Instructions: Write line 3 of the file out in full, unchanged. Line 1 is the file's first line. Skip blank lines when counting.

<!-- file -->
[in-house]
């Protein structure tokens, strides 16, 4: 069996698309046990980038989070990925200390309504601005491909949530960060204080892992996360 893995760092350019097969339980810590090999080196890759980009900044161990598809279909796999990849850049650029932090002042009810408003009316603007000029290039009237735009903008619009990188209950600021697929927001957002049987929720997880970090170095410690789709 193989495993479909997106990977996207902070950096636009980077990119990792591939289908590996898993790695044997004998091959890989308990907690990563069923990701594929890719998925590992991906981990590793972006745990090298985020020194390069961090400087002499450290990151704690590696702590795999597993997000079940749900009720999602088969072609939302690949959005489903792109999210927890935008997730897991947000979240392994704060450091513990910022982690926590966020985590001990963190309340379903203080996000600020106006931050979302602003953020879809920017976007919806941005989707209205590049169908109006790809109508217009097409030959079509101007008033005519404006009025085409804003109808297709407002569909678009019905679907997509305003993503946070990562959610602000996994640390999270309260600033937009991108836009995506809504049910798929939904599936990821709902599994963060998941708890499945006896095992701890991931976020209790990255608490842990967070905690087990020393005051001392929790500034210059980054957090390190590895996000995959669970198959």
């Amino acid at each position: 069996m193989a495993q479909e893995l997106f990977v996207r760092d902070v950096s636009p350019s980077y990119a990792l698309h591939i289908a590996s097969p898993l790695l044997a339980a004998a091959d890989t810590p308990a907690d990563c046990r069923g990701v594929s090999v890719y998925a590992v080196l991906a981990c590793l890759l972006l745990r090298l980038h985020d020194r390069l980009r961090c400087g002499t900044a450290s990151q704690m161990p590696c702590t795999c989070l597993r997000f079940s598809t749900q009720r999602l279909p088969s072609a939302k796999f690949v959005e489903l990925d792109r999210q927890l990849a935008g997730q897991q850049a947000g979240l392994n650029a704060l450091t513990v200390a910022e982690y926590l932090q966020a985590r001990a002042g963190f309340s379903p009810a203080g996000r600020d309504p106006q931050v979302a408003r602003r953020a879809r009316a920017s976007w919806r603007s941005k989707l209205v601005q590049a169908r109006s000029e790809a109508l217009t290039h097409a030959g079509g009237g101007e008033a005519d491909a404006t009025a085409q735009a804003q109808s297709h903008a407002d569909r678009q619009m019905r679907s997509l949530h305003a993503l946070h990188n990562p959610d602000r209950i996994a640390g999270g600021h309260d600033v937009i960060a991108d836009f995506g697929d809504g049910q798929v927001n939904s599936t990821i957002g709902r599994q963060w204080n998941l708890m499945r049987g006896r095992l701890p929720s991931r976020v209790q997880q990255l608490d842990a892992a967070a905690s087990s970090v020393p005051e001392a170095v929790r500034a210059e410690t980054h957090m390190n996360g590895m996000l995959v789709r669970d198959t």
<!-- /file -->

């Amino acid at each position: 069996m193989a495993q479909e893995l997106f990977v996207r760092d902070v950096s636009p350019s980077y990119a990792l698309h591939i289908a590996s097969p898993l790695l044997a339980a004998a091959d890989t810590p308990a907690d990563c046990r069923g990701v594929s090999v890719y998925a590992v080196l991906a981990c590793l890759l972006l745990r090298l980038h985020d020194r390069l980009r961090c400087g002499t900044a450290s990151q704690m161990p590696c702590t795999c989070l597993r997000f079940s598809t749900q009720r999602l279909p088969s072609a939302k796999f690949v959005e489903l990925d792109r999210q927890l990849a935008g997730q897991q850049a947000g979240l392994n650029a704060l450091t513990v200390a910022e982690y926590l932090q966020a985590r001990a002042g963190f309340s379903p009810a203080g996000r600020d309504p106006q931050v979302a408003r602003r953020a879809r009316a920017s976007w919806r603007s941005k989707l209205v601005q590049a169908r109006s000029e790809a109508l217009t290039h097409a030959g079509g009237g101007e008033a005519d491909a404006t009025a085409q735009a804003q109808s297709h903008a407002d569909r678009q619009m019905r679907s997509l949530h305003a993503l946070h990188n990562p959610d602000r209950i996994a640390g999270g600021h309260d600033v937009i960060a991108d836009f995506g697929d809504g049910q798929v927001n939904s599936t990821i957002g709902r599994q963060w204080n998941l708890m499945r049987g006896r095992l701890p929720s991931r976020v209790q997880q990255l608490d842990a892992a967070a905690s087990s970090v020393p005051e001392a170095v929790r500034a210059e410690t980054h957090m390190n996360g590895m996000l995959v789709r669970d198959t």